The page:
OBJECTS OF THE INVENTION

One object of the present invention is to provide a nozzle for filler pipes in packaging machines, the nozzle being manufactured from flexible material and comprising flaps openable by the liquid contents, the nozzle not suffering from the above-outlined drawbacks, but being advantageously also employed for filling liquids which show a tendency to froth.

A further object of the present invention is to provide a flexible nozzle of the above-mentioned type which is designed such that it may be employed universally for all types of contents without appreciable modification.

Yet a further object of the present invention is to provide a nozzle whose design and construction are such that its function is not impaired by liquid contents which include relatively large solid or semi-solid particles.

Still a further object of the present invention is to provide a nozzle which is easy to clean and which satisfies extremely stringent requirements of hygiene, for which reason it is suitable for use in packaging machines which handle foods.

SUMMARY OF THE INVENTION

These and other objects have been attained according to the present invention in that a nozzle for filler pipes in packaging machines of the type which fills open-topped packages with a determined quantity of liquid contents is manufactured from flexible material and includes flaps disposed to be opened by the liquid contents. The nozzle has a central, transverse rigidifying rib which forms two or more discrete outlets each one of which has a separate flap.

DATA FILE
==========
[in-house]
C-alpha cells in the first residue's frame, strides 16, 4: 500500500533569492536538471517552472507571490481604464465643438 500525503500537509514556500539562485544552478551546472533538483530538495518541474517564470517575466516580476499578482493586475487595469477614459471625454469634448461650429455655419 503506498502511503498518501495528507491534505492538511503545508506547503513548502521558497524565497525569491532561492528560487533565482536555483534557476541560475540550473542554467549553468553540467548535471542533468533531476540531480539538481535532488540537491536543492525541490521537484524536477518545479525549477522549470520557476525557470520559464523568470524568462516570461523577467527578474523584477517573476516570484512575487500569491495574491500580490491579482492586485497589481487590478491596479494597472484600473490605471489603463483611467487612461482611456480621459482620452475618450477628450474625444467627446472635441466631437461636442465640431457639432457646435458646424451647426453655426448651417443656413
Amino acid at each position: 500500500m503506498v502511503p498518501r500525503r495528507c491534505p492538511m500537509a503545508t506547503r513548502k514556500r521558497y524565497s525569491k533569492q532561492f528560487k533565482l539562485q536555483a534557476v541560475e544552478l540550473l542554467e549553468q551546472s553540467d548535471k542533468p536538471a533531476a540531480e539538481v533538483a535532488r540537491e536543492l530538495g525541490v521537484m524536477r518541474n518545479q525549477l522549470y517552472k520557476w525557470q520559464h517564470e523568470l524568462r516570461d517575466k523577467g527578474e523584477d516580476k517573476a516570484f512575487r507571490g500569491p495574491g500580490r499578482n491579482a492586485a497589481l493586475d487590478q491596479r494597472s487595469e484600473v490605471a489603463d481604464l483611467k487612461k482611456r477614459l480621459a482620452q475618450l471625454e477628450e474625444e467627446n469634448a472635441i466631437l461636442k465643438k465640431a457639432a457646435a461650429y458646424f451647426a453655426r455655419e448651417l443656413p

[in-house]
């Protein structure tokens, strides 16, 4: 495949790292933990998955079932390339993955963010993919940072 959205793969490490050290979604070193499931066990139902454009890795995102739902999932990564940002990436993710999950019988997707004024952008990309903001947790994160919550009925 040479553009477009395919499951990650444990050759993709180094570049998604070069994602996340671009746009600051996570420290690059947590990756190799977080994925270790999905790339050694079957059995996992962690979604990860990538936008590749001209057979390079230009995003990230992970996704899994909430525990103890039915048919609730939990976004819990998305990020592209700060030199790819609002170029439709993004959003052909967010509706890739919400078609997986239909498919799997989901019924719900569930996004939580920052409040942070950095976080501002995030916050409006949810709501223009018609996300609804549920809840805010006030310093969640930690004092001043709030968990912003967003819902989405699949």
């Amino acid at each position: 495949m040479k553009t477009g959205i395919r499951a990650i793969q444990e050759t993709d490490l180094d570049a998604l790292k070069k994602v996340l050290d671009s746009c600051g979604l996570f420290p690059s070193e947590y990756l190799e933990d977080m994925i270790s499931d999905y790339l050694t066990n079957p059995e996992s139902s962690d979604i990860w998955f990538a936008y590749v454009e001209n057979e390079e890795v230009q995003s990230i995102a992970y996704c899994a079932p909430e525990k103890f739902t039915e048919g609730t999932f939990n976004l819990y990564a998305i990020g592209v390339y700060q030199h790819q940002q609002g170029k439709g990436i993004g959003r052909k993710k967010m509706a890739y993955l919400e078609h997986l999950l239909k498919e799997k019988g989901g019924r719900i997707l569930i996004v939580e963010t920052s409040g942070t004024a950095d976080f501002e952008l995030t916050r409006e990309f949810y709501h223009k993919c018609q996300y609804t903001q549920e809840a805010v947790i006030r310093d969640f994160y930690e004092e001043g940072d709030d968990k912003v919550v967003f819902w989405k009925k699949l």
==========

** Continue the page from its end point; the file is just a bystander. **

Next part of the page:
With the aid of the central, transversely extending rigidifying rib, the flow of contents is divided into two or more partial flows which are directed obliquely outwardly towards the vertical inside surfaces of the package and may thereby flow along these inside surfaces downwardly towards the bottom of the package or the progressively rising level of the liquid surface. As a result the contents will be retarded in flow and have a more laminar flow so that spatter and froth formation will be greatly avoided.

BRIEF DESCRIPTION OF THE DRAWING FIGURES

Preferred embodiments of the nozzle according to the present invention will now be described in greater detail hereinbelow with particular reference to the accompanying, schematic drawing figures which merely show those details necessary for an understanding of the present invention. In the accompanying drawing figures.

FIG. 1A is a top perspective view of the nozzle according to one embodiment of the present invention;

FIG. 1B is a side view of the nozzle illustrated in FIG. 1A;

FIG. 1C is a top view of the nozzle illustrated in FIG. 1A;

FIG. 1D is a cross-sectional view of the nozzle shown in FIG. 1A along a vertical section line passing through the nozzle;